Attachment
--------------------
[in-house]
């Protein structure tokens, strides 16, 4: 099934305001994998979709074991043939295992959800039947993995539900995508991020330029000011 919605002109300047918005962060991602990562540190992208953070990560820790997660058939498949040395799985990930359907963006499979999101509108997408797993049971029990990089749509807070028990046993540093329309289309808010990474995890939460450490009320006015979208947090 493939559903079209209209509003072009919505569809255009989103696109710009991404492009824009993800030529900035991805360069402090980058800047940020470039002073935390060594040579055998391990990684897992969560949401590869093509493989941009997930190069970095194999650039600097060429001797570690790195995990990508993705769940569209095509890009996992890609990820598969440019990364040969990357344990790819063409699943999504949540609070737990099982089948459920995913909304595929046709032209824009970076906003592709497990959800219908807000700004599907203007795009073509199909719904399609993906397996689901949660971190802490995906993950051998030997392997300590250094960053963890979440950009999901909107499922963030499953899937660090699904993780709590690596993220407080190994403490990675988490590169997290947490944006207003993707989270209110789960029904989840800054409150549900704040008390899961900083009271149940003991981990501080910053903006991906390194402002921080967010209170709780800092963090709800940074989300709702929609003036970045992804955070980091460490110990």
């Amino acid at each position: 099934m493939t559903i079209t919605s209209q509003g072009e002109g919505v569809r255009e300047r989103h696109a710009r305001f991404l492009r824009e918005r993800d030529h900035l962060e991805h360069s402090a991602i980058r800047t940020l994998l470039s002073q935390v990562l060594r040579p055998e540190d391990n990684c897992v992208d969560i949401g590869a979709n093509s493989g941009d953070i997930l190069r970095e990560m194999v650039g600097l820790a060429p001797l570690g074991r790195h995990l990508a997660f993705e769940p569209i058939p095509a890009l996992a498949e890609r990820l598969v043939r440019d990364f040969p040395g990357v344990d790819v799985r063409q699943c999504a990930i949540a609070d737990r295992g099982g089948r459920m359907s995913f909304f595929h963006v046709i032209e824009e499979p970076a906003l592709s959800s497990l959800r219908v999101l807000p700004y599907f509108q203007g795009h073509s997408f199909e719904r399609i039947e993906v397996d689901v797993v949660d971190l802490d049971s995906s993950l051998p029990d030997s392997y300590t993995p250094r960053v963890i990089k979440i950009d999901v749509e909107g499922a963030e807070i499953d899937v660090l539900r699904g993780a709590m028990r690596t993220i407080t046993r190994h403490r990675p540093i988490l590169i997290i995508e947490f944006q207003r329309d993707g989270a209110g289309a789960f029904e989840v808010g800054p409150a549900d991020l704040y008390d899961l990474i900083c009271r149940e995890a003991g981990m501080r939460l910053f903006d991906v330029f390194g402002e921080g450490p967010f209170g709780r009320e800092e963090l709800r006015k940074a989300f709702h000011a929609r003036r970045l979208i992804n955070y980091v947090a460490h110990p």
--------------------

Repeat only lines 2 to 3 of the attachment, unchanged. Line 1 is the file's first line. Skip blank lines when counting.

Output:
């Protein structure tokens, strides 16, 4: 099934305001994998979709074991043939295992959800039947993995539900995508991020330029000011 919605002109300047918005962060991602990562540190992208953070990560820790997660058939498949040395799985990930359907963006499979999101509108997408797993049971029990990089749509807070028990046993540093329309289309808010990474995890939460450490009320006015979208947090 493939559903079209209209509003072009919505569809255009989103696109710009991404492009824009993800030529900035991805360069402090980058800047940020470039002073935390060594040579055998391990990684897992969560949401590869093509493989941009997930190069970095194999650039600097060429001797570690790195995990990508993705769940569209095509890009996992890609990820598969440019990364040969990357344990790819063409699943999504949540609070737990099982089948459920995913909304595929046709032209824009970076906003592709497990959800219908807000700004599907203007795009073509199909719904399609993906397996689901949660971190802490995906993950051998030997392997300590250094960053963890979440950009999901909107499922963030499953899937660090699904993780709590690596993220407080190994403490990675988490590169997290947490944006207003993707989270209110789960029904989840800054409150549900704040008390899961900083009271149940003991981990501080910053903006991906390194402002921080967010209170709780800092963090709800940074989300709702929609003036970045992804955070980091460490110990």
């Amino acid at each position: 099934m493939t559903i079209t919605s209209q509003g072009e002109g919505v569809r255009e300047r989103h696109a710009r305001f991404l492009r824009e918005r993800d030529h900035l962060e991805h360069s402090a991602i980058r800047t940020l994998l470039s002073q935390v990562l060594r040579p055998e540190d391990n990684c897992v992208d969560i949401g590869a979709n093509s493989g941009d953070i997930l190069r970095e990560m194999v650039g600097l820790a060429p001797l570690g074991r790195h995990l990508a997660f993705e769940p569209i058939p095509a890009l996992a498949e890609r990820l598969v043939r440019d990364f040969p040395g990357v344990d790819v799985r063409q699943c999504a990930i949540a609070d737990r295992g099982g089948r459920m359907s995913f909304f595929h963006v046709i032209e824009e499979p970076a906003l592709s959800s497990l959800r219908v999101l807000p700004y599907f509108q203007g795009h073509s997408f199909e719904r399609i039947e993906v397996d689901v797993v949660d971190l802490d049971s995906s993950l051998p029990d030997s392997y300590t993995p250094r960053v963890i990089k979440i950009d999901v749509e909107g499922a963030e807070i499953d899937v660090l539900r699904g993780a709590m028990r690596t993220i407080t046993r190994h403490r990675p540093i988490l590169i997290i995508e947490f944006q207003r329309d993707g989270a209110g289309a789960f029904e989840v808010g800054p409150a549900d991020l704040y008390d899961l990474i900083c009271r149940e995890a003991g981990m501080r939460l910053f903006d991906v330029f390194g402002e921080g450490p967010f209170g709780r009320e800092e963090l709800r006015k940074a989300f709702h000011a929609r003036r970045l979208i992804n955070y980091v947090a460490h110990p």